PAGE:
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Lessons in Forgiveness and Flourishing

Professor Tyler VanderWeele, PhD ’06 on a practice that’s good for the spirit—and the mind

"Hatred does not cease by hatred, but only by love; this is the eternal rule," reads the quote from the Dhammapada, a collection of the Buddha's teachings in verse form. Whether eastern or western, spiritual traditions around the world include forgiveness as a part of their ethical frameworks. It’s one of the earliest lessons we learn as children: to treat others the way we want to be treated, to forgive when we’ve been harmed, and to seek forgiveness—and make restitution—when we’ve done harm to others.

According to Tyler VanderWeele, PhD ’06, John L. Loeb and Frances Lehman Loeb Professor of Epidemiology in the Departments of Epidemiology and Biostatistics at the Harvard T.H. Chan School of Public Health, forgiveness is more than spiritual practice or even good behavior—it’s good mental health. As director of the Human Flourishing Program and co-director of the Initiative on Health, Spirituality, and Religion at Harvard, he researches the impact of the practice on wellness and finds surprising benefits to learning how to forgive.

A Different Response to Harm

VanderWeele says that many common responses to being hurt or wronged are actually counterproductive for our wellbeing. One is rumination—repeatedly thinking about the offense—which may lead to anger or a desire for revenge. “Vengeance might sometimes help us feel better momentarily, but often the injury within us remains.”

Another is to try to suppress the hurt or wrongdoing, to set it aside or pretend it didn’t happen. This is the way that many of us think of forgiveness. “It’s easy to see why that would be a natural response, but those wounds may come back again and again and lead to anxiety,” he says. Both ways of responding to injury can trap us in negative feelings and prevent us from moving past the offense.

VanderWeele offers a slightly different take on forgiveness—one that leaves room for a greater variety of human experience: replacing ill will towards an offender with goodwill. It’s not about excusing or condoning the harm or reconciling with the offender; it’s about hoping for the ultimate good of the offender and empathizing with their humanity, even as we pursue a just outcome. This forgiveness leaves room for our pain but gives us a different way to respond to it.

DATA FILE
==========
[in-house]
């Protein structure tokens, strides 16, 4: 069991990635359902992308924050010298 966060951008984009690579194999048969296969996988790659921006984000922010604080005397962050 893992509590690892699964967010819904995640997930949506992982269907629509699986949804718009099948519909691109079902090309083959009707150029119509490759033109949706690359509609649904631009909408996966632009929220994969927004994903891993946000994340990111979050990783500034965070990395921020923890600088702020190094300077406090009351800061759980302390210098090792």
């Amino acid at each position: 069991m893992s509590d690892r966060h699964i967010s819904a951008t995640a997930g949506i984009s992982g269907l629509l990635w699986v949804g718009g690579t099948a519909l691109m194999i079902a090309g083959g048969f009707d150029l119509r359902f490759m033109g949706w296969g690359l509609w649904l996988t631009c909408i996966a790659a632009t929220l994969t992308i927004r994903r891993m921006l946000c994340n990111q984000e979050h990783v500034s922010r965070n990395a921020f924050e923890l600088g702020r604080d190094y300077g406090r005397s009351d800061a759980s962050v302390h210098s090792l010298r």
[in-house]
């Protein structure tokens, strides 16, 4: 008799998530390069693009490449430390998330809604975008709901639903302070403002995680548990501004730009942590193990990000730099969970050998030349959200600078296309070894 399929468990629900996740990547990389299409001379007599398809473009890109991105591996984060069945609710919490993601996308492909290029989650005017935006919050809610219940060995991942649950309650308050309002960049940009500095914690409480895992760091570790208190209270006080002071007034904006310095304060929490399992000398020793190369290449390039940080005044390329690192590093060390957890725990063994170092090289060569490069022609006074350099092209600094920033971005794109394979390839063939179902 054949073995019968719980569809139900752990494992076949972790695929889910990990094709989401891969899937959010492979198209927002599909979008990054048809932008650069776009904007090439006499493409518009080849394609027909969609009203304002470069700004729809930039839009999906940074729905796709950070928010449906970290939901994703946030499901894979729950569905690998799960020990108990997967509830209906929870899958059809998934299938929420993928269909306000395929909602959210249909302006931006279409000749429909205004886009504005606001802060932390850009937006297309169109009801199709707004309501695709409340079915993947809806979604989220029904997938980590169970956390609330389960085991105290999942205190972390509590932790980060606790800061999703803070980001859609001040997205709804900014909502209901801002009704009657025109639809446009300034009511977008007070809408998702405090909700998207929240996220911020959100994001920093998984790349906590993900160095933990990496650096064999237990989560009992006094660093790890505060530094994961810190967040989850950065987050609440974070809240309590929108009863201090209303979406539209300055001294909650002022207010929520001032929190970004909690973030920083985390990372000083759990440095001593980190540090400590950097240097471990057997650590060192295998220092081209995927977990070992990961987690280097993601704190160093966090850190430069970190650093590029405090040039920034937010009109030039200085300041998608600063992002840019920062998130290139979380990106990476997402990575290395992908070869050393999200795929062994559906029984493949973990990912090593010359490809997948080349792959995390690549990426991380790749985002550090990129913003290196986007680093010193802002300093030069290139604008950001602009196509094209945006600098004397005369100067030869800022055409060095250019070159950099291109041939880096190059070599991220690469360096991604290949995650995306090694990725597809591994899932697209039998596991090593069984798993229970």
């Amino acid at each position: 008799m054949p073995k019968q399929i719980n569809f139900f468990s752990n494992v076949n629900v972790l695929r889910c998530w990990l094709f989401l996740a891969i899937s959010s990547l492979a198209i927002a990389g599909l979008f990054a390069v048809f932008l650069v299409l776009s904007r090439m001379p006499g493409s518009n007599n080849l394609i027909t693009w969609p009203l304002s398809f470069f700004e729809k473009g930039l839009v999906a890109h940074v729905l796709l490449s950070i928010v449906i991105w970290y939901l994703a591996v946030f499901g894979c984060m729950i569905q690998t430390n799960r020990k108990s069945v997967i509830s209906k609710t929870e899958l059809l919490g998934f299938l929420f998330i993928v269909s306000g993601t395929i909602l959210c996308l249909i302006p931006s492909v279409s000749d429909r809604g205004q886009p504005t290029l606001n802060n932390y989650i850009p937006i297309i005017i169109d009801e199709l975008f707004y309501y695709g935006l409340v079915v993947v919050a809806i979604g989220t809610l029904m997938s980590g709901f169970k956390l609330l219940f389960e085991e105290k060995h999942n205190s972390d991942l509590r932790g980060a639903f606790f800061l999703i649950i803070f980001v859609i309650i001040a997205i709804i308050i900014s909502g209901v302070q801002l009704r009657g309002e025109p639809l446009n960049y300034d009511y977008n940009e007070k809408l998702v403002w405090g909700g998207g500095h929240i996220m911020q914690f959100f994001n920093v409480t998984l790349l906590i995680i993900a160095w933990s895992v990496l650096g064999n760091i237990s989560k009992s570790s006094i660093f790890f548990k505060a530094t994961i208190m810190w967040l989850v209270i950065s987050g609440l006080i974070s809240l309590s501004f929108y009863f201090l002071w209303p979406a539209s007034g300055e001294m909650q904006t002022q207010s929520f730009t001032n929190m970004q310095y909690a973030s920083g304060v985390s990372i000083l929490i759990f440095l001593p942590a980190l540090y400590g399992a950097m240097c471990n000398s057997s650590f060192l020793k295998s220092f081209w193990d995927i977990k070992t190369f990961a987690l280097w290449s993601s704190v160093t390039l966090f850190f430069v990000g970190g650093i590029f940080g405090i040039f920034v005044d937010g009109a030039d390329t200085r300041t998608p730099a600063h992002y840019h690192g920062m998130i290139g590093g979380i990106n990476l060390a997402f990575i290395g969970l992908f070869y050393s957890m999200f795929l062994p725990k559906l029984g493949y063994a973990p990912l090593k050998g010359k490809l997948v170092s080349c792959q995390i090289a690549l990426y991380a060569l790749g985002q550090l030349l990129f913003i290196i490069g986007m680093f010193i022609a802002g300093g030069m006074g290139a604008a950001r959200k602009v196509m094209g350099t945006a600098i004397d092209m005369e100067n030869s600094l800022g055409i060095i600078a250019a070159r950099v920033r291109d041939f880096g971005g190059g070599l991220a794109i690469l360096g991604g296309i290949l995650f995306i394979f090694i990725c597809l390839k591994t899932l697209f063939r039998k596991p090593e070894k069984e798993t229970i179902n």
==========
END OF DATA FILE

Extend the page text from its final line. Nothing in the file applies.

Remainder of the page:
Using VanderWeele’s definition, forgiveness actually frees the victim from the offender. Instead of remaining tied to the offense, it begins to lose its grip over time. The victim can say, “This person may have done wrong, but they are still a person. I want what is good for them, which may include reform or correction, without condoning what they did.” Orienting oneself towards respect for others and towards goodwill can be a powerful experience with measurable impact on mental health and self-esteem. VanderWeele cites studies that show, for instance, that forgiveness helps reduce depression and anxiety, and increases hope, both in the short and long term.

Putting Forgiveness in REACH

Of course, understanding this concept of forgiveness is one thing; putting it into practice is another. Similar to the way it is often easier to give advice than to take it, we may be able to recognize how important forgiveness is but feel it’s impossible—or even dangerous—to do, particularly when the wounds are deep. Thankfully, Professor VanderWeele recommends some tools that can put forgiveness in reach—literally. 

Developed by Professor Everett Worthington of Virginia Commonwealth University, the REACH model breaks forgiveness into steps that make the process more accessible and maximizes the benefits to our wellbeing. These are:

  • Recall: Recall the hurt.
  • Empathize: Empathize with the offender—without excusing the action or invalidating your own feelings.
  • Altruistic gift: Give the altruistic gift of forgiveness.
  • Commit: Commit to forgiving.
  • Hold: Hold onto forgiveness.

In collaboration with Worthington, VanderWeele took this framework a step further and developed the self-directed handbook “Your Path to REACH Forgiveness: Become a More Forgiving Person in Less Than Two Hours.” Less time than it takes to watch even a single Lord of the Rings film? Sounds like a tall order. But after multiple randomized trials involving 4500 individuals from 5 countries with high levels of conflict (Columbia, South Africa, Ukraine, Indonesia, and Hong Kong), participants consistently reported lower depression and higher levels flourishing after using the handbook—notable effects considering the short length of time.

Make Time for Spiritual Wellness

What else can we do if we’re feeling spiritually disconnected and are not ready to forgive? VanderWeele recommends other exercises for spiritual wellbeing, including:

  • tuning into your thoughts and body through mindfulness or meditation 
  • writing three times per week what you are grateful for and why
  • performing at least five acts of kindness in a single day that you normally would not do 
  • engaging in “best possible self” exercises to imagine the best possible version of yourself ten years in the future—and the practical steps that can get you there.

Last but certainly not least, check out the Human Flourishing Program, which includes evidence-based guides to some of the wellbeing practices mentioned. And if you want to learn more about forgiveness, check out the conference happening right here in Harvard Yard, April 21–22. (It’s free and open to the public.) With a busy graduate schedule, setting aside time for spiritual fitness can feel frivolous or even counterproductive, but Professor VanderWeele says it’s crucial for both academic and personal success. 

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